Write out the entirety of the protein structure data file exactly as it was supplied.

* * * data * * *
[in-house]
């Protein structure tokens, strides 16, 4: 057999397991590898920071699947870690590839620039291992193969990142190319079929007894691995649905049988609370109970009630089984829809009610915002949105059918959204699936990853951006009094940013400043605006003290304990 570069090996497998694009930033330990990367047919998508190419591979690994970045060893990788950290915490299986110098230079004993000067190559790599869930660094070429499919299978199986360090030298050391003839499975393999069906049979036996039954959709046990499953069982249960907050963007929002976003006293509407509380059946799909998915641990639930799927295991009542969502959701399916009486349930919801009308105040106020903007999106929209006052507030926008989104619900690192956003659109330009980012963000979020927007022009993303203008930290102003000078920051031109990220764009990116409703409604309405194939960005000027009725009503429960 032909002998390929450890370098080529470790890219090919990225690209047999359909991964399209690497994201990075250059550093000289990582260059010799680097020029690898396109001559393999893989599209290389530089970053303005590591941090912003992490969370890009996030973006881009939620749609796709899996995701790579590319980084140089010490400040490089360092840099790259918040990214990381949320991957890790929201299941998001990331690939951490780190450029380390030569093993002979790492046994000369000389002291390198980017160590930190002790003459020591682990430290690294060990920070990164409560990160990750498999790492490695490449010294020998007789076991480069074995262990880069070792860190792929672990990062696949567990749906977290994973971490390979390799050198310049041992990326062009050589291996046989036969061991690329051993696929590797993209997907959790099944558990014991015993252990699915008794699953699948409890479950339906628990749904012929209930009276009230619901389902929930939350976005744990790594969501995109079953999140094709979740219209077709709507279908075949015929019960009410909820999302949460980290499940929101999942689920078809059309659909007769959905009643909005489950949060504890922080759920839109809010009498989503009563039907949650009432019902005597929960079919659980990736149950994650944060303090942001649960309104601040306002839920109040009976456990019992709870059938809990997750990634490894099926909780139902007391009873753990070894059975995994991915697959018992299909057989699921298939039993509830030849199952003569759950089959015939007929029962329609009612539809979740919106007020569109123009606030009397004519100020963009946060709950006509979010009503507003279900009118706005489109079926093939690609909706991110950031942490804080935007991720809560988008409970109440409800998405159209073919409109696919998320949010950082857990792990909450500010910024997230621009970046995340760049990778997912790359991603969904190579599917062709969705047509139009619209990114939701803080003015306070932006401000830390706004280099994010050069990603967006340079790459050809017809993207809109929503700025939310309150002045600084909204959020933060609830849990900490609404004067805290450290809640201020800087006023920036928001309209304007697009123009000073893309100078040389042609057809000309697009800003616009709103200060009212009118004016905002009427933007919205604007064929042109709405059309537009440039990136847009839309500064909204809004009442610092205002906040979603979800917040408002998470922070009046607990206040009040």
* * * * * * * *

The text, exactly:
[in-house]
């Protein structure tokens, strides 16, 4: 057999397991590898920071699947870690590839620039291992193969990142190319079929007894691995649905049988609370109970009630089984829809009610915002949105059918959204699936990853951006009094940013400043605006003290304990 570069090996497998694009930033330990990367047919998508190419591979690994970045060893990788950290915490299986110098230079004993000067190559790599869930660094070429499919299978199986360090030298050391003839499975393999069906049979036996039954959709046990499953069982249960907050963007929002976003006293509407509380059946799909998915641990639930799927295991009542969502959701399916009486349930919801009308105040106020903007999106929209006052507030926008989104619900690192956003659109330009980012963000979020927007022009993303203008930290102003000078920051031109990220764009990116409703409604309405194939960005000027009725009503429960 032909002998390929450890370098080529470790890219090919990225690209047999359909991964399209690497994201990075250059550093000289990582260059010799680097020029690898396109001559393999893989599209290389530089970053303005590591941090912003992490969370890009996030973006881009939620749609796709899996995701790579590319980084140089010490400040490089360092840099790259918040990214990381949320991957890790929201299941998001990331690939951490780190450029380390030569093993002979790492046994000369000389002291390198980017160590930190002790003459020591682990430290690294060990920070990164409560990160990750498999790492490695490449010294020998007789076991480069074995262990880069070792860190792929672990990062696949567990749906977290994973971490390979390799050198310049041992990326062009050589291996046989036969061991690329051993696929590797993209997907959790099944558990014991015993252990699915008794699953699948409890479950339906628990749904012929209930009276009230619901389902929930939350976005744990790594969501995109079953999140094709979740219209077709709507279908075949015929019960009410909820999302949460980290499940929101999942689920078809059309659909007769959905009643909005489950949060504890922080759920839109809010009498989503009563039907949650009432019902005597929960079919659980990736149950994650944060303090942001649960309104601040306002839920109040009976456990019992709870059938809990997750990634490894099926909780139902007391009873753990070894059975995994991915697959018992299909057989699921298939039993509830030849199952003569759950089959015939007929029962329609009612539809979740919106007020569109123009606030009397004519100020963009946060709950006509979010009503507003279900009118706005489109079926093939690609909706991110950031942490804080935007991720809560988008409970109440409800998405159209073919409109696919998320949010950082857990792990909450500010910024997230621009970046995340760049990778997912790359991603969904190579599917062709969705047509139009619209990114939701803080003015306070932006401000830390706004280099994010050069990603967006340079790459050809017809993207809109929503700025939310309150002045600084909204959020933060609830849990900490609404004067805290450290809640201020800087006023920036928001309209304007697009123009000073893309100078040389042609057809000309697009800003616009709103200060009212009118004016905002009427933007919205604007064929042109709405059309537009440039990136847009839309500064909204809004009442610092205002906040979603979800917040408002998470922070009046607990206040009040």